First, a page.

Did you hear?
Dozens of the world's hottest musical acts are joining music legend Stevie Wonder in protest of Florida's "stand your ground" law after the George Zimmerman trial, according to social networks and the blogosphere.
Various lists name two dozen artists that have canceled tour dates in the Sunshine State indefinitely "UNTIL THE LAW IN FLORIDA IS ABOLISHED!" An Instagram list is populated with world-famous acts such as Justin Timberlake, Jay Z, Rihanna, Rod Stewart, the Rolling Stones, Madonna, Alicia Keys, Usher, will.i.am and other groups.
Timberlake is singled out for nixing the kickoff of his tour in Miami because he refused "TO ENTERTAIN A STATE WHO'S GOVERNMENT ALLOWS PEOPLE TO SHOOT-N-KILL UN-ARMED TEENAGERS!"
PolitiFact is skeptical of chain emails that are typed in ALL CAPS, contain misspellings and do not disclose sources. The meme we've seen (which touts the misspelled names of RIHANA and ALISHIA KEYS as signing on) is a triple whammy.
Talk of Florida boycotts started July 14, the day after Zimmerman's acquittal in the death of Trayvon Martin. Wonder announced he won't perform in Florida until the 2005 "stand your ground" law is abolished.
"As a matter of fact," he said, "wherever I find that law exists, I will not perform in that state or in that part of the world." (More than 20 other states have similar "stand your ground" laws.)
Several musical artists and celebrities reacted to the verdict with anger and disbelief. Many gave musical tributes to Martin, including Beyoncé, Young Jeezy, Jay Z and Timberlake, Bruce Springsteen and Wyclef Jean.
But none of the artists publicly announced they are joining Wonder's boycott.
Still, it wasn't long before the story crossed over into news coverage. American Urban Radio Networks reporter April Ryan cited "sources close to Stevie Wonder camp" for her Monday report that a similar slate of artists are joining Wonder in support of changing "stand your ground." Some have already called off concerts, she wrote.
Her list contained two groups not on the original roundup: Eddie Levert, lead singer of the R&B group the O'Jays, and gospel duo Mary Mary.
"We love our fans but we MUST do something!!" Mary Mary wrote on Facebook. "We understand a No from us isn't as big as a No from Stevie Wonder but if all our voices join together we can REALLY change things!"
These are the only artists from Ryan's list who have announced they are joining Wonder's effort.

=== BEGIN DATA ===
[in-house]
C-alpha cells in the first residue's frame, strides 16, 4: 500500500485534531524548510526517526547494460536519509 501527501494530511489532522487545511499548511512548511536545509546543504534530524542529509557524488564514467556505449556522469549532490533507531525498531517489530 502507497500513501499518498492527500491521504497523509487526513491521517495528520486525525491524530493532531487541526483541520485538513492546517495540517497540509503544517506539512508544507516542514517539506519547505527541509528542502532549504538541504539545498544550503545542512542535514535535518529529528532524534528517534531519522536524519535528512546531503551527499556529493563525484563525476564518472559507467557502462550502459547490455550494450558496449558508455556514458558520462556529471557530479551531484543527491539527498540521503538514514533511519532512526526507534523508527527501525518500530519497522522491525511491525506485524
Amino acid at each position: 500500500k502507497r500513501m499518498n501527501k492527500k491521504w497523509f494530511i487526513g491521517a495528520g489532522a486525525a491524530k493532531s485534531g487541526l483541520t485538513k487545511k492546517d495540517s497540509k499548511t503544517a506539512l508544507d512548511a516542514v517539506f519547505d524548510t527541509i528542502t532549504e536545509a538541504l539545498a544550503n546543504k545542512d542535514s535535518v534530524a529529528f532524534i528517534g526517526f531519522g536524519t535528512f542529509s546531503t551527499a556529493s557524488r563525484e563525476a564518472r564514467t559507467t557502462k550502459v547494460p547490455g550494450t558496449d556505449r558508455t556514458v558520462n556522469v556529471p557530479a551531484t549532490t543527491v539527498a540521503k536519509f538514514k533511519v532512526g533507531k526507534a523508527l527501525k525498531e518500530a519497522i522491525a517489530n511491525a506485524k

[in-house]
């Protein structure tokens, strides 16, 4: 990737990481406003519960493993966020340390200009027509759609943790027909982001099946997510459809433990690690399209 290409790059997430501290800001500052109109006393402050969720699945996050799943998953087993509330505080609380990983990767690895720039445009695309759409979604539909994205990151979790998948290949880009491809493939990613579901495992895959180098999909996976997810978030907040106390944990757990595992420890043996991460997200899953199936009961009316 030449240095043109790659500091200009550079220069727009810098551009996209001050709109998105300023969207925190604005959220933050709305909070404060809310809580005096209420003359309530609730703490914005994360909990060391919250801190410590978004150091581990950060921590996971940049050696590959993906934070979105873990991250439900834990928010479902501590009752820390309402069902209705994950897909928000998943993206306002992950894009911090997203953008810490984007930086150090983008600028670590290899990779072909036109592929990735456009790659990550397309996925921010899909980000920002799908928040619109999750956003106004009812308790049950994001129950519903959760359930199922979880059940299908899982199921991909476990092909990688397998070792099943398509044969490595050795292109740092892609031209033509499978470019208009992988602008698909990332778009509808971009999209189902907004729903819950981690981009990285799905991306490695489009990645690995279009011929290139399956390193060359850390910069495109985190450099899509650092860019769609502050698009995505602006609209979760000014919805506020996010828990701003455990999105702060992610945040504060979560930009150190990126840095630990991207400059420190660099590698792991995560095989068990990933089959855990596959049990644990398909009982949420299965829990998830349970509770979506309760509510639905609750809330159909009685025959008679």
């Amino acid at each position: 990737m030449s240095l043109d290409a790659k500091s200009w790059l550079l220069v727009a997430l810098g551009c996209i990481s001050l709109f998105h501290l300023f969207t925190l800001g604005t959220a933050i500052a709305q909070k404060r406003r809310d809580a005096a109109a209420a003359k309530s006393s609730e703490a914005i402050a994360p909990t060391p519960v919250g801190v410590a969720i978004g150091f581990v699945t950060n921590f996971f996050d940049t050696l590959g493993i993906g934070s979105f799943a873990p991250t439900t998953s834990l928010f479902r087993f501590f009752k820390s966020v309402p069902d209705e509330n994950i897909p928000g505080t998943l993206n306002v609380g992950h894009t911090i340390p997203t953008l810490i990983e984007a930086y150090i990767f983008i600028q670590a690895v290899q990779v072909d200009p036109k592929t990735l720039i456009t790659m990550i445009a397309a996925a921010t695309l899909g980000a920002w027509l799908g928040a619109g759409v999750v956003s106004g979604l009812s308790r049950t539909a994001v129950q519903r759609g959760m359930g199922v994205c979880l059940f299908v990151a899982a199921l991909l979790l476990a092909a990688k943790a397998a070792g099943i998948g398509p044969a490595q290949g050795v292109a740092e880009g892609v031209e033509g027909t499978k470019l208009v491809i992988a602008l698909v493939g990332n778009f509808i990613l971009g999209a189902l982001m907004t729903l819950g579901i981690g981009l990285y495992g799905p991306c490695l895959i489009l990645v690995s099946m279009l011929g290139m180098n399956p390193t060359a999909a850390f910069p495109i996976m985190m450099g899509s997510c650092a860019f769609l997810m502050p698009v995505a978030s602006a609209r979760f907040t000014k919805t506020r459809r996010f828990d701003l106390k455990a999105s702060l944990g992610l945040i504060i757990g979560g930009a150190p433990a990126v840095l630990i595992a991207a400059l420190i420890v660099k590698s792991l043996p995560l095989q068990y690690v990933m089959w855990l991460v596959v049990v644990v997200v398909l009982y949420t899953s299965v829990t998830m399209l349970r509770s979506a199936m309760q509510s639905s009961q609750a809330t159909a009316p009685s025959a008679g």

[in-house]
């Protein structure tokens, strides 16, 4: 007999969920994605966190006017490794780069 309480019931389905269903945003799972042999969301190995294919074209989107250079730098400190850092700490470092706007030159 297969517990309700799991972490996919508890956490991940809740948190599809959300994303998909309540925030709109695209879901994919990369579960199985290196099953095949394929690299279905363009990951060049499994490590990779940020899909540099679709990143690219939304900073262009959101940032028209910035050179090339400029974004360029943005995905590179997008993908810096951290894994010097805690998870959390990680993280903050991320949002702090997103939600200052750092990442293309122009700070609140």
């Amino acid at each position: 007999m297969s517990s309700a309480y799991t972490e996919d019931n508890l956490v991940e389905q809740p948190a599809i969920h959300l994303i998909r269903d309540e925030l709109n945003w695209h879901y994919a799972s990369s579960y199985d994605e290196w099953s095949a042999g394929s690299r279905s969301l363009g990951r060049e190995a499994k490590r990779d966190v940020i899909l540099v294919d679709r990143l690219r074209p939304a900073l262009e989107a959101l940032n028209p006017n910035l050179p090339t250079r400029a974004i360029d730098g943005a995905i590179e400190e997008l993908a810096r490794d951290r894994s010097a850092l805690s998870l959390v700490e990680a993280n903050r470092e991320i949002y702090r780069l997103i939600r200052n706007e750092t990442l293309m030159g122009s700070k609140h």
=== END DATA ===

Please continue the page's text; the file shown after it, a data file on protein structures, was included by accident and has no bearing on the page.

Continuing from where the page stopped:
We did our own reporting. Most of the artists do not have upcoming tour dates in Florida. Rihanna, for example, was just in Tampa in April.
"This leg of Rod Stewart's tour hasn't ever included Florida dates, so that isn't accurate," said Hannah Kampf, a spokeswoman for Stewart.
Madonna did not join the boycott, spokeswoman Liz Rosenberg told us. Neither did Keys, whose spokeswoman said in a statement, "We question the validity of this list since Alicia's name along with many others has appeared erroneously."
A spokeswoman for the Rolling Stones told Mother Jones no one in the band had "heard anything about this."
Timberlake and Jay Z do have their shared "Legends of the Summer" concert Aug. 16 at Sun Life Stadium in Miami. Timberlake has another concert planned for December in Orlando.
If the shows are off, no one told the ticket vendors, updated either artist's website or informed the venues. Sun Life Stadium tweeted us the concert "is on as scheduled."
Funk maestro George Clinton and Parliament Funkadelic, also named among artists boycotting Florida, is scheduled to play in Tallahassee on July 28. We found nothing to contradict that. And funk stars Maze and Frankie Beverly are still slated to perform at the Mahaffey Theater in St. Petersburg on Sept. 15, a spokeswoman confirmed.
The Internet is rife with claims of Wonder's beefed-up Florida boycott. But it's short on proof.
We rate this statement False.
Read more rulings at PolitiFact.com/Florida.